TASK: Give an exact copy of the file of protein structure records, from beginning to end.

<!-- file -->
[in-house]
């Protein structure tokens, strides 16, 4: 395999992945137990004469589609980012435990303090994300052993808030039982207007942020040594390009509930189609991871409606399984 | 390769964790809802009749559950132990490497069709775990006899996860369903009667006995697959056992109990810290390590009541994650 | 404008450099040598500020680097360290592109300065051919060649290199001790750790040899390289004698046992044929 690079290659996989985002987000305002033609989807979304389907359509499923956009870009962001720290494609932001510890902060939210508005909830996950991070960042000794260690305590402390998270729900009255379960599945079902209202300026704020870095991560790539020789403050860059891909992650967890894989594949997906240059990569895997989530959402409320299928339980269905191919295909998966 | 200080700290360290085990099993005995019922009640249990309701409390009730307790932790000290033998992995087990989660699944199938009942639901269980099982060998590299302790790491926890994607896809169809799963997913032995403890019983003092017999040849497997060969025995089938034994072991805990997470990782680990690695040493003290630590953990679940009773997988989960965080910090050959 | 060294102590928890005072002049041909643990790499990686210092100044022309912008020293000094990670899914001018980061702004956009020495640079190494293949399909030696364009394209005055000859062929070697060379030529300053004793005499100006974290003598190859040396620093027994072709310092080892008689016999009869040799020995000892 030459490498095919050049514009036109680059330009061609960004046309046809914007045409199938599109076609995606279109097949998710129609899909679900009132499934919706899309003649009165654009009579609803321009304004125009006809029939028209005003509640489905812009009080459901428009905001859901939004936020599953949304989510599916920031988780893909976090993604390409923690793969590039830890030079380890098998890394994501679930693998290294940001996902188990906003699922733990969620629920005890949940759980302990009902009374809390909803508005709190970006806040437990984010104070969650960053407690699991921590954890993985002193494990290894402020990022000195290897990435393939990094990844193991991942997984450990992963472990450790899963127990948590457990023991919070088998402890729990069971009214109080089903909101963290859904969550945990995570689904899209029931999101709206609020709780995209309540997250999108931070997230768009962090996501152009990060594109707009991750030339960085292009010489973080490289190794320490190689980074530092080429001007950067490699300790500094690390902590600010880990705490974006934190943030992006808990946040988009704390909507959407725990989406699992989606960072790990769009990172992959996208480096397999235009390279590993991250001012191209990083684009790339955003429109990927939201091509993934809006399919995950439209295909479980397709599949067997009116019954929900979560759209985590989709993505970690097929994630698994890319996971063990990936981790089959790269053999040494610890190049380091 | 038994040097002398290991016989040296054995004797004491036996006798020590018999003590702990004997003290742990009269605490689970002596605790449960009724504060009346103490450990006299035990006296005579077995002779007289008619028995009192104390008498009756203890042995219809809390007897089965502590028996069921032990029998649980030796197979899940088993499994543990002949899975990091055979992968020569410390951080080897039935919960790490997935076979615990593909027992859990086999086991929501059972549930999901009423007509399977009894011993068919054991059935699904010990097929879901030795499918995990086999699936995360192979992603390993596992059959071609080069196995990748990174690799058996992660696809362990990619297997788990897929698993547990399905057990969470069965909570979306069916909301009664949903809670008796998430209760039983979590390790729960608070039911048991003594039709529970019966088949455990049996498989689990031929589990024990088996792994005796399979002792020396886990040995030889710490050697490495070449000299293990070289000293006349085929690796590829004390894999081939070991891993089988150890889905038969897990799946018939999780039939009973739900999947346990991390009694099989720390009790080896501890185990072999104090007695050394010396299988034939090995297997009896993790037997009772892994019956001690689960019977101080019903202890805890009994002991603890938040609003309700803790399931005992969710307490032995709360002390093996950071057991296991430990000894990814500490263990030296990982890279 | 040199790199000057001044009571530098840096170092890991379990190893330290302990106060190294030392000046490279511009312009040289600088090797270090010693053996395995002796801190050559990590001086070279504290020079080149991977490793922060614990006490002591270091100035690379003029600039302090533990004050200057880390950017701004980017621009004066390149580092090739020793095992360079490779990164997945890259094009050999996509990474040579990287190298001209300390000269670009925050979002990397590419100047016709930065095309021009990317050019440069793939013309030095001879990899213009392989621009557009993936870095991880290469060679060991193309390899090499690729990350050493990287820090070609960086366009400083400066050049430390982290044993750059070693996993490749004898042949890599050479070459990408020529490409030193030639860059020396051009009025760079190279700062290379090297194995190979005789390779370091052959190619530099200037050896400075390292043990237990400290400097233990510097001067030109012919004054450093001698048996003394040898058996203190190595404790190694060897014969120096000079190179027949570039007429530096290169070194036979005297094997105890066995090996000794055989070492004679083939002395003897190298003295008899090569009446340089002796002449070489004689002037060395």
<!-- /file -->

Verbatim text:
[in-house]
């Protein structure tokens, strides 16, 4: 395999992945137990004469589609980012435990303090994300052993808030039982207007942020040594390009509930189609991871409606399984 | 390769964790809802009749559950132990490497069709775990006899996860369903009667006995697959056992109990810290390590009541994650 | 404008450099040598500020680097360290592109300065051919060649290199001790750790040899390289004698046992044929 690079290659996989985002987000305002033609989807979304389907359509499923956009870009962001720290494609932001510890902060939210508005909830996950991070960042000794260690305590402390998270729900009255379960599945079902209202300026704020870095991560790539020789403050860059891909992650967890894989594949997906240059990569895997989530959402409320299928339980269905191919295909998966 | 200080700290360290085990099993005995019922009640249990309701409390009730307790932790000290033998992995087990989660699944199938009942639901269980099982060998590299302790790491926890994607896809169809799963997913032995403890019983003092017999040849497997060969025995089938034994072991805990997470990782680990690695040493003290630590953990679940009773997988989960965080910090050959 | 060294102590928890005072002049041909643990790499990686210092100044022309912008020293000094990670899914001018980061702004956009020495640079190494293949399909030696364009394209005055000859062929070697060379030529300053004793005499100006974290003598190859040396620093027994072709310092080892008689016999009869040799020995000892 030459490498095919050049514009036109680059330009061609960004046309046809914007045409199938599109076609995606279109097949998710129609899909679900009132499934919706899309003649009165654009009579609803321009304004125009006809029939028209005003509640489905812009009080459901428009905001859901939004936020599953949304989510599916920031988780893909976090993604390409923690793969590039830890030079380890098998890394994501679930693998290294940001996902188990906003699922733990969620629920005890949940759980302990009902009374809390909803508005709190970006806040437990984010104070969650960053407690699991921590954890993985002193494990290894402020990022000195290897990435393939990094990844193991991942997984450990992963472990450790899963127990948590457990023991919070088998402890729990069971009214109080089903909101963290859904969550945990995570689904899209029931999101709206609020709780995209309540997250999108931070997230768009962090996501152009990060594109707009991750030339960085292009010489973080490289190794320490190689980074530092080429001007950067490699300790500094690390902590600010880990705490974006934190943030992006808990946040988009704390909507959407725990989406699992989606960072790990769009990172992959996208480096397999235009390279590993991250001012191209990083684009790339955003429109990927939201091509993934809006399919995950439209295909479980397709599949067997009116019954929900979560759209985590989709993505970690097929994630698994890319996971063990990936981790089959790269053999040494610890190049380091 | 038994040097002398290991016989040296054995004797004491036996006798020590018999003590702990004997003290742990009269605490689970002596605790449960009724504060009346103490450990006299035990006296005579077995002779007289008619028995009192104390008498009756203890042995219809809390007897089965502590028996069921032990029998649980030796197979899940088993499994543990002949899975990091055979992968020569410390951080080897039935919960790490997935076979615990593909027992859990086999086991929501059972549930999901009423007509399977009894011993068919054991059935699904010990097929879901030795499918995990086999699936995360192979992603390993596992059959071609080069196995990748990174690799058996992660696809362990990619297997788990897929698993547990399905057990969470069965909570979306069916909301009664949903809670008796998430209760039983979590390790729960608070039911048991003594039709529970019966088949455990049996498989689990031929589990024990088996792994005796399979002792020396886990040995030889710490050697490495070449000299293990070289000293006349085929690796590829004390894999081939070991891993089988150890889905038969897990799946018939999780039939009973739900999947346990991390009694099989720390009790080896501890185990072999104090007695050394010396299988034939090995297997009896993790037997009772892994019956001690689960019977101080019903202890805890009994002991603890938040609003309700803790399931005992969710307490032995709360002390093996950071057991296991430990000894990814500490263990030296990982890279 | 040199790199000057001044009571530098840096170092890991379990190893330290302990106060190294030392000046490279511009312009040289600088090797270090010693053996395995002796801190050559990590001086070279504290020079080149991977490793922060614990006490002591270091100035690379003029600039302090533990004050200057880390950017701004980017621009004066390149580092090739020793095992360079490779990164997945890259094009050999996509990474040579990287190298001209300390000269670009925050979002990397590419100047016709930065095309021009990317050019440069793939013309030095001879990899213009392989621009557009993936870095991880290469060679060991193309390899090499690729990350050493990287820090070609960086366009400083400066050049430390982290044993750059070693996993490749004898042949890599050479070459990408020529490409030193030639860059020396051009009025760079190279700062290379090297194995190979005789390779370091052959190619530099200037050896400075390292043990237990400290400097233990510097001067030109012919004054450093001698048996003394040898058996203190190595404790190694060897014969120096000079190179027949570039007429530096290169070194036979005297094997105890066995090996000794055989070492004679083939002395003897190298003295008899090569009446340089002796002449070489004689002037060395």